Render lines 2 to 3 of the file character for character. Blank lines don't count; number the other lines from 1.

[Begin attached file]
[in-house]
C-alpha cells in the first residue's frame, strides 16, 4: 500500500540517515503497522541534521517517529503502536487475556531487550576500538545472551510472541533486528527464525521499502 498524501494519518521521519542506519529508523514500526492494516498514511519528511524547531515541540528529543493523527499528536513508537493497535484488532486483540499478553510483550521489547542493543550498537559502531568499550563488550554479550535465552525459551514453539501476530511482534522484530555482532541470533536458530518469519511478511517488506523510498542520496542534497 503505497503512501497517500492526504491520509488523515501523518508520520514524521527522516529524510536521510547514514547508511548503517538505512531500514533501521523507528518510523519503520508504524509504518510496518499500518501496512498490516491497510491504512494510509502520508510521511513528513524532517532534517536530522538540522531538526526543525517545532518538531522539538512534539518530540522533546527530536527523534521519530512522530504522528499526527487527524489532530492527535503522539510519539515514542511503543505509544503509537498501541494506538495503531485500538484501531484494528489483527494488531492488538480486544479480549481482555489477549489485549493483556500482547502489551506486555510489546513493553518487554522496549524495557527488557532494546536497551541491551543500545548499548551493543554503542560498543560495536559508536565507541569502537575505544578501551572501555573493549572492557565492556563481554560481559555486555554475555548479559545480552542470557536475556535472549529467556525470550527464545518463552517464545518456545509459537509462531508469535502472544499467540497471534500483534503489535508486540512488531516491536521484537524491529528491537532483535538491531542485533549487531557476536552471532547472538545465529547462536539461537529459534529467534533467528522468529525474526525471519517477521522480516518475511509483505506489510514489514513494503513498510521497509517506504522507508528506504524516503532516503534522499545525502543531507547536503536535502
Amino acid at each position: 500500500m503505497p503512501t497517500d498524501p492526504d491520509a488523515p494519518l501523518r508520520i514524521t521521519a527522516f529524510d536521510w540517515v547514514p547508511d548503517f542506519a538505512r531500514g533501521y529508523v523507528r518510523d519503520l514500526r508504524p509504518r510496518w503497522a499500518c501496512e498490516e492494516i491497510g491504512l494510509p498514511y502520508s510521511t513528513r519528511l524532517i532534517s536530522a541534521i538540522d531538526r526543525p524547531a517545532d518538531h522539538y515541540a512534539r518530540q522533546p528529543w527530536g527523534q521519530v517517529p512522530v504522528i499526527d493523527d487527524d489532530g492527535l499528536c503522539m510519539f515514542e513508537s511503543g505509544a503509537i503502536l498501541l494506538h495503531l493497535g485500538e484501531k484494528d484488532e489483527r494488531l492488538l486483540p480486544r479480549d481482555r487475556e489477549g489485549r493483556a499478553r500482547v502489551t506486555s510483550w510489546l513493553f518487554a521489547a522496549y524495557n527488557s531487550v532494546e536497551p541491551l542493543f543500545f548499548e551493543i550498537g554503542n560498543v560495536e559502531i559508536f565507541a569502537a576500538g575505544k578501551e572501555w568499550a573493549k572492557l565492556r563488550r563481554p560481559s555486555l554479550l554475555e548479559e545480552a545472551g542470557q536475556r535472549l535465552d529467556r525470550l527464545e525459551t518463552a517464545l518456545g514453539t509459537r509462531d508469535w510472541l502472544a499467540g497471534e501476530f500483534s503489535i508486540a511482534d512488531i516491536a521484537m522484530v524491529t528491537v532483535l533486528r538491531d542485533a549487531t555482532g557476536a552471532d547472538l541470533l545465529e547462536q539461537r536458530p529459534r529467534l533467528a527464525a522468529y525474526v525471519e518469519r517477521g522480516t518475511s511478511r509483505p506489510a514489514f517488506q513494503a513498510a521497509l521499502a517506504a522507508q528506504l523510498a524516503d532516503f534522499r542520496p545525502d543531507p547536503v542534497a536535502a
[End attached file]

C-alpha cells in the first residue's frame, strides 16, 4: 500500500540517515503497522541534521517517529503502536487475556531487550576500538545472551510472541533486528527464525521499502 498524501494519518521521519542506519529508523514500526492494516498514511519528511524547531515541540528529543493523527499528536513508537493497535484488532486483540499478553510483550521489547542493543550498537559502531568499550563488550554479550535465552525459551514453539501476530511482534522484530555482532541470533536458530518469519511478511517488506523510498542520496542534497 503505497503512501497517500492526504491520509488523515501523518508520520514524521527522516529524510536521510547514514547508511548503517538505512531500514533501521523507528518510523519503520508504524509504518510496518499500518501496512498490516491497510491504512494510509502520508510521511513528513524532517532534517536530522538540522531538526526543525517545532518538531522539538512534539518530540522533546527530536527523534521519530512522530504522528499526527487527524489532530492527535503522539510519539515514542511503543505509544503509537498501541494506538495503531485500538484501531484494528489483527494488531492488538480486544479480549481482555489477549489485549493483556500482547502489551506486555510489546513493553518487554522496549524495557527488557532494546536497551541491551543500545548499548551493543554503542560498543560495536559508536565507541569502537575505544578501551572501555573493549572492557565492556563481554560481559555486555554475555548479559545480552542470557536475556535472549529467556525470550527464545518463552517464545518456545509459537509462531508469535502472544499467540497471534500483534503489535508486540512488531516491536521484537524491529528491537532483535538491531542485533549487531557476536552471532547472538545465529547462536539461537529459534529467534533467528522468529525474526525471519517477521522480516518475511509483505506489510514489514513494503513498510521497509517506504522507508528506504524516503532516503534522499545525502543531507547536503536535502
Amino acid at each position: 500500500m503505497p503512501t497517500d498524501p492526504d491520509a488523515p494519518l501523518r508520520i514524521t521521519a527522516f529524510d536521510w540517515v547514514p547508511d548503517f542506519a538505512r531500514g533501521y529508523v523507528r518510523d519503520l514500526r508504524p509504518r510496518w503497522a499500518c501496512e498490516e492494516i491497510g491504512l494510509p498514511y502520508s510521511t513528513r519528511l524532517i532534517s536530522a541534521i538540522d531538526r526543525p524547531a517545532d518538531h522539538y515541540a512534539r518530540q522533546p528529543w527530536g527523534q521519530v517517529p512522530v504522528i499526527d493523527d487527524d489532530g492527535l499528536c503522539m510519539f515514542e513508537s511503543g505509544a503509537i503502536l498501541l494506538h495503531l493497535g485500538e484501531k484494528d484488532e489483527r494488531l492488538l486483540p480486544r479480549d481482555r487475556e489477549g489485549r493483556a499478553r500482547v502489551t506486555s510483550w510489546l513493553f518487554a521489547a522496549y524495557n527488557s531487550v532494546e536497551p541491551l542493543f543500545f548499548e551493543i550498537g554503542n560498543v560495536e559502531i559508536f565507541a569502537a576500538g575505544k578501551e572501555w568499550a573493549k572492557l565492556r563488550r563481554p560481559s555486555l554479550l554475555e548479559e545480552a545472551g542470557q536475556r535472549l535465552d529467556r525470550l527464545e525459551t518463552a517464545l518456545g514453539t509459537r509462531d508469535w510472541l502472544a499467540g497471534e501476530f500483534s503489535i508486540a511482534d512488531i516491536a521484537m522484530v524491529t528491537v532483535l533486528r538491531d542485533a549487531t555482532g557476536a552471532d547472538l541470533l545465529e547462536q539461537r536458530p529459534r529467534l533467528a527464525a522468529y525474526v525471519e518469519r517477521g522480516t518475511s511478511r509483505p506489510a514489514f517488506q513494503a513498510a521497509l521499502a517506504a522507508q528506504l523510498a524516503d532516503f534522499r542520496p545525502d543531507p547536503v542534497a536535502a